Being free is one of our greatest aspirations. It is also one of our main frustrations. It is difficult to resist the impact when we hit the wall of a society that pushes towards normalization and standardization. Then we live the contradiction of the individual who seeks his freedom and the society that is in charge of delimiting the borders of that freedom. Can we escape this paradox?
According to Flávio Gikovate, a Brazilian psychologist who devoted himself to analyzing the problems we face in our social life, we would be focusing badly the issue because “More than external factors, are internal conflicts that prevent us from being free”. The secret, therefore, would be inside us. But to discover it we need to radically change our perspective and way of thinking.
The projection of our internal conflicts
“There is an old tendency to try to attribute to external factors the impossibility of reaching our greatest desires. It has always been easier and more attractive to think in this way than seriously assuming the existence of internal obstacles.
“It is much easier to maintain this attitude and project on others (people or institutions) that attitude opposing to us, instead of assuming the fact that both belong to us. In this way an internal contradiction is transformed into an external conflict through the projection on another person of one of the components of the dilemma”.
Gikovate points out that one of the first obstacles we must overcome to be free is to stop projecting our insecurities on the external world. Most people show a tendency to flee from their intimacy, they are afraid to be alone with themselves.
The fear of being alone with ourselves
“Man, by not coexisting with his own condition – which also includes his contradictions – tries to deal as much as possible with external things. This is an effective way to forget himself.
“It is always difficult to cope with doubts, dilemmas and contradictions, and this leads to hasty conclusions, often coward, which are usually attributed to the pressures exerted by the external environment. Those pressures, obviously, exist. […] What needs to be discussed is whether its decisive weight is as great as we intend to attribute”.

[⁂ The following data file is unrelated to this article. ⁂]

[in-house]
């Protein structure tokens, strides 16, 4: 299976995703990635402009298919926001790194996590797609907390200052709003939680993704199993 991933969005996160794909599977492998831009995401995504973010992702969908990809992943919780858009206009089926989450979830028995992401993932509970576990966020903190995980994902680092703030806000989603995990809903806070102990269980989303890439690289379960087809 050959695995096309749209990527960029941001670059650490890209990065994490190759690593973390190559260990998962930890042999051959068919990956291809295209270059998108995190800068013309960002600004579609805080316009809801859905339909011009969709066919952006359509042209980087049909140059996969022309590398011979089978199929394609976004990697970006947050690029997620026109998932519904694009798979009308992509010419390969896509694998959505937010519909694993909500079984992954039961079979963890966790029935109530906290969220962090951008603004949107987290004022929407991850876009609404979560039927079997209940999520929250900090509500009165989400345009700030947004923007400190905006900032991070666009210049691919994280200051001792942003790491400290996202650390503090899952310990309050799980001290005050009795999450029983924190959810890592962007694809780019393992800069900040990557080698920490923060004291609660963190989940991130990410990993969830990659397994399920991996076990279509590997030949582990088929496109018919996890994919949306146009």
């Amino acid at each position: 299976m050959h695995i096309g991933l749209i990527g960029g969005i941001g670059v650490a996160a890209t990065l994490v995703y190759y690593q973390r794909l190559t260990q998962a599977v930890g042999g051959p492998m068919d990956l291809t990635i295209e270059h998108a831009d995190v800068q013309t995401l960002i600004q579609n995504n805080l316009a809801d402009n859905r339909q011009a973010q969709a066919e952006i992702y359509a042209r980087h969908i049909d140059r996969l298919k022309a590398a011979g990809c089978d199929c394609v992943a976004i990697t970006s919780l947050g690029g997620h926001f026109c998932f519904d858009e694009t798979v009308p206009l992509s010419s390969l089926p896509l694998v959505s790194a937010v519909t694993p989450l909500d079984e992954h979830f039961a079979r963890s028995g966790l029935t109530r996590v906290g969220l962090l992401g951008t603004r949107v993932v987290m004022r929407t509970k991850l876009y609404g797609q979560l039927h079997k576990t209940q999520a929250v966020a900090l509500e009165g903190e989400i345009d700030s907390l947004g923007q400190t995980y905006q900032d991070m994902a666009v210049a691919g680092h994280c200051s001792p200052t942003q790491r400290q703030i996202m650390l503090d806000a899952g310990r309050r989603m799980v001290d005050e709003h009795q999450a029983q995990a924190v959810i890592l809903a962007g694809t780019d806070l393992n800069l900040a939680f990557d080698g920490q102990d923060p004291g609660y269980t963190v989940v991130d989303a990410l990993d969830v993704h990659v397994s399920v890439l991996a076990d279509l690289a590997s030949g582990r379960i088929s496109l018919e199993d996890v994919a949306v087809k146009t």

The society tries to impose its norms and rules, people around us press us and obstacles continually appear on our path. We all agree that. However, are these obstacles really the main cause of the limitation of our freedom or are they an excuse for not daring to go further? The fact that the road is more difficult does not mean that it can not be traveled.
Self-knowledge as a way to achieve freedom
Gikovate affirms that “Doubts and contradictions are impeding an effective attitude toward the path of freedom, which amounts to a lack of conviction in one’s concepts. That conviction can only exist in those who completely assume their contradictions, without resorting to the easy expedient of projecting one of its components”.
Therefore, freedom, which for Gikovate “It means essentially coherence between ideas, concepts and objective behavior”, should be sought through a deep introspection exercise. Only if we know each other and what we want, we will have enough strength to choose freedom.
“All people need to know to what extent they are fascinated by the material things that our society offers for consumption and what price they are willing to pay to access them. Denying the fascination that they exert can lead to incredible misunderstandings and cause great frustrations […] Be willing to pay any price for them can lead to an even more serious misunderstanding: a person could realize that he is dying of boredom despite being surrounded by everything he wishes”.
“Our reflections oscillate between hedonism and asceticism, and it will be necessary to arrive firmly at a conviction before we can think of a free and consistent action. Only then can we strengthen ourselves intimately to resist the pressures of the environment and open our way. If we are not capable of this, it will be useless to accuse the social structure of enslaving and oppressing us. We will only be justifying ourselves for not assuming our own incompetence”.
Therefore, the main enemy of our freedom is ourselves. And we can only overcome this “obstacle” by making peace with our “self”, making conscious decisions that allow us to pursue our dreams, regardless of the obstacles that appear on our path, which will be many.
When we perform this self-knowledge exercise, when we really connect with our needs, it happens the miracle because, suddenly, social pressures lose much of their weight. After all, the society binds us only to the extent that we allow it to bind us.
Gikovate closes his reflections with an optimistic message: “If people who live coherently and consistently were happier and felt realized, this could have unsuspected social consequences”.
Gikovate, F. (1986) Hacerse libres. Pardes Ediciones: Argentina.